H264 codec is the most widely used codec on the planet, with significant penetration in optical disc, broadcast, and streaming video markets. However, many uses of H264 are subject to royalties, something that should be considered prior to its adaption. Other factors to consider include comparative quality against other available technologies, like Google’s WebM, as well as the general availability of decoding capabilities on target platforms and devices. The intent of the H.264/AVC project was to create a standard capable of providing good video quality at substantially lower bit rates than previous standards (i.e., half or less the bit rate of MPEG-2, H.263, or MPEG-4 Part 2), without increasing the complexity of design so much that it would be impractical or excessively expensive to implement. This was achieved with features such as a reduced-complexity integer discrete cosine transform (integer DCT), variable block-size segmentation, and multi-picture inter-picture prediction. An additional goal was to provide enough flexibility to allow the standard to be applied to a wide variety of applications on a wide variety of networks and systems, including low and high bit rates, low and high resolution video, broadcast, DVD storage, RTP/IP packet networks, and ITU-T multimedia telephony systems.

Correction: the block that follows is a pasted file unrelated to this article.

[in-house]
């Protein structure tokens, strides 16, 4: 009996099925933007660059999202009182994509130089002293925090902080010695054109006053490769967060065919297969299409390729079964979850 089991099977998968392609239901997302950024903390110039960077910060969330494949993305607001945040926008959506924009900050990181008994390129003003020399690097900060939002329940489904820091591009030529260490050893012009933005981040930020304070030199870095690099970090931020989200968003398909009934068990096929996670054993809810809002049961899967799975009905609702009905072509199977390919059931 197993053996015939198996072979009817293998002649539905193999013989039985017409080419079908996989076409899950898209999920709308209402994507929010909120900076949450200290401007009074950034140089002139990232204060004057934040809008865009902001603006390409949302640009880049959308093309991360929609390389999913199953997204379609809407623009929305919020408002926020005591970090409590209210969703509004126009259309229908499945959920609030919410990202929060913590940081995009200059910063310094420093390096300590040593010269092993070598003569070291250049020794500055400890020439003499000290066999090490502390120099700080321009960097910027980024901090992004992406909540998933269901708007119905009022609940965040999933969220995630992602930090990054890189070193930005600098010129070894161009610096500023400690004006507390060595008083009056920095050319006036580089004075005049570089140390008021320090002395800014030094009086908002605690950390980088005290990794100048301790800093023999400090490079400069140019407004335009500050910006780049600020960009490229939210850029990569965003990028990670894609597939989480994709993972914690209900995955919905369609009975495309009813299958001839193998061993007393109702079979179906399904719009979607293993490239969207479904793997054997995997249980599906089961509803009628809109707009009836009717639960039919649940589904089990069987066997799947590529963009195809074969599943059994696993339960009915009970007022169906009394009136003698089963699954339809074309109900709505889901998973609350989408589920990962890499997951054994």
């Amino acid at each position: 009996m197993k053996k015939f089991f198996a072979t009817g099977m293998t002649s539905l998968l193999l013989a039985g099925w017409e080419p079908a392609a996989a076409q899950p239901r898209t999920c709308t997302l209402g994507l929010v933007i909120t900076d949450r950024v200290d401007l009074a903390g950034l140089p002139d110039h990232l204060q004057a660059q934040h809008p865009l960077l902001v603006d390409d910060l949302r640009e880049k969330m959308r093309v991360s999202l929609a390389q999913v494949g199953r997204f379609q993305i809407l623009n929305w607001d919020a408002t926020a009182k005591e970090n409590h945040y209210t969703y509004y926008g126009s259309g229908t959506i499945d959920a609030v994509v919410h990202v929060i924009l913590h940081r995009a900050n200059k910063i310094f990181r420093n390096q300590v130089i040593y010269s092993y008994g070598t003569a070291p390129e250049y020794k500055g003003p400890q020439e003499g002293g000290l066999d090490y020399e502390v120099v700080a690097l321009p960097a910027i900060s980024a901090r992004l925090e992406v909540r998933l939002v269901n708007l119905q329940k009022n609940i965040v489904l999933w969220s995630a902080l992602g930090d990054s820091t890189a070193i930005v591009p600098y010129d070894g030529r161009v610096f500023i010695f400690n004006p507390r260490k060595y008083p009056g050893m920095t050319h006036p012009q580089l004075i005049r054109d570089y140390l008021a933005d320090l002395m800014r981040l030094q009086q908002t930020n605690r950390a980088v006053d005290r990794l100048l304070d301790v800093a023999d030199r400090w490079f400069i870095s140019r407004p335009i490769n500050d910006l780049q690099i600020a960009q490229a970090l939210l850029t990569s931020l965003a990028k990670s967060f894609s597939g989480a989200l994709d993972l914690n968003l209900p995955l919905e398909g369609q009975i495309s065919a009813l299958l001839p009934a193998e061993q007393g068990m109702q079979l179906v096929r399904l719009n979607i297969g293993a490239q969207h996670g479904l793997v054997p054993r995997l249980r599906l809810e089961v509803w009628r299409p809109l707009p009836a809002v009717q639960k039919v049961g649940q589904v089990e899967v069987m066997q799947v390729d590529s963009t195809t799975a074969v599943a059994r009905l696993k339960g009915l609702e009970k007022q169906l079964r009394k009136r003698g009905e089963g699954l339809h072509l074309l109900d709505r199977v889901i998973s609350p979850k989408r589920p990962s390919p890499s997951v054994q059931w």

The H.264 standard can be viewed as a “family of standards” composed of a number of different profiles, although its “High profile” is by far the mostly commonly used format. A specific decoder decodes at least one, but not necessarily all profiles. The standard describes the format of the encoded data and how the data is decoded, but it does not specify algorithms for encoding video – that is left open as a matter for encoder designers to select for themselves, and a wide variety of encoding schemes has been developed.
The proposed H264 codec based on Intel Media SDK. The filter uses hardware accelerated video encoding technology built into some Intel processors. Quick Sync technology was introduced with Sandy Bridge architecture on January 9, 2011. Quick Sync, like other hardware video encoding technologies, produces worse quality than using only the processor’s power, but its use can significantly reduce the load on the central processor when encoding video.
Intel Quick Sync Video is a technology to accelerate video transcoding from Blu-Ray format to lower quality formats for mobile devices. Supported by Intel Core i3, Core i5 and Core i7 processors based on Sandy Bridge core, and will be supported in future processors based on Ivy Bridge core.
If the computer does not support Intel Quick Sync, the codec will work in compatibility mode.
The H264 codec can accept on input one of the most common formats as RGB32/ARGB32, NV12, YV12, UYVY, YUY2 or YUYV.
|MEDIASUBTYPE_ARGB32, MEDIASUBTYPE_NV12, MEDIASUBTYPE_RGB32, MEDIASUBTYPE_UYVY, MEDIASUBTYPE_YUY2, MEDIASUBTYPE_YUYV, MEDIASUBTYPE_YV12
|FORMAT_VideoInfo, FORMAT_VideoInfo2 or FORMAT_MPEG2_VIDEO
On the output, the H264 codec outputs a compressed H.264 stream.
Limitations of the free version of the filter
Limitiation of the free version is the same as for other DirectShow filters – only one copy of the H264 codec can be created by a process.
|free x86 version
|free x64 version